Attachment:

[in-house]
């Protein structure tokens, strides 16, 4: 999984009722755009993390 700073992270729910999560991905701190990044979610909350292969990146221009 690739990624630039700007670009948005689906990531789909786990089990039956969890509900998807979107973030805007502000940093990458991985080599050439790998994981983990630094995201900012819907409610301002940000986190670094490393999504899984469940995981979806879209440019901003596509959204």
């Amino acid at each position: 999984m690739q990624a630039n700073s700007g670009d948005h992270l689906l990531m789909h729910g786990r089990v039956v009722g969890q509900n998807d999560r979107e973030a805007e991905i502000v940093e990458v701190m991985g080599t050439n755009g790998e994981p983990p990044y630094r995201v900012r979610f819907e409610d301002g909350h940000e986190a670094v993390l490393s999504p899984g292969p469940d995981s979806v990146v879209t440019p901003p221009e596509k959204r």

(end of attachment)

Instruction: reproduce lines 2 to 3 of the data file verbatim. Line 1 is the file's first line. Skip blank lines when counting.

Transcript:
């Protein structure tokens, strides 16, 4: 999984009722755009993390 700073992270729910999560991905701190990044979610909350292969990146221009 690739990624630039700007670009948005689906990531789909786990089990039956969890509900998807979107973030805007502000940093990458991985080599050439790998994981983990630094995201900012819907409610301002940000986190670094490393999504899984469940995981979806879209440019901003596509959204």
């Amino acid at each position: 999984m690739q990624a630039n700073s700007g670009d948005h992270l689906l990531m789909h729910g786990r089990v039956v009722g969890q509900n998807d999560r979107e973030a805007e991905i502000v940093e990458v701190m991985g080599t050439n755009g790998e994981p983990p990044y630094r995201v900012r979610f819907e409610d301002g909350h940000e986190a670094v993390l490393s999504p899984g292969p469940d995981s979806v990146v879209t440019p901003p221009e596509k959204r």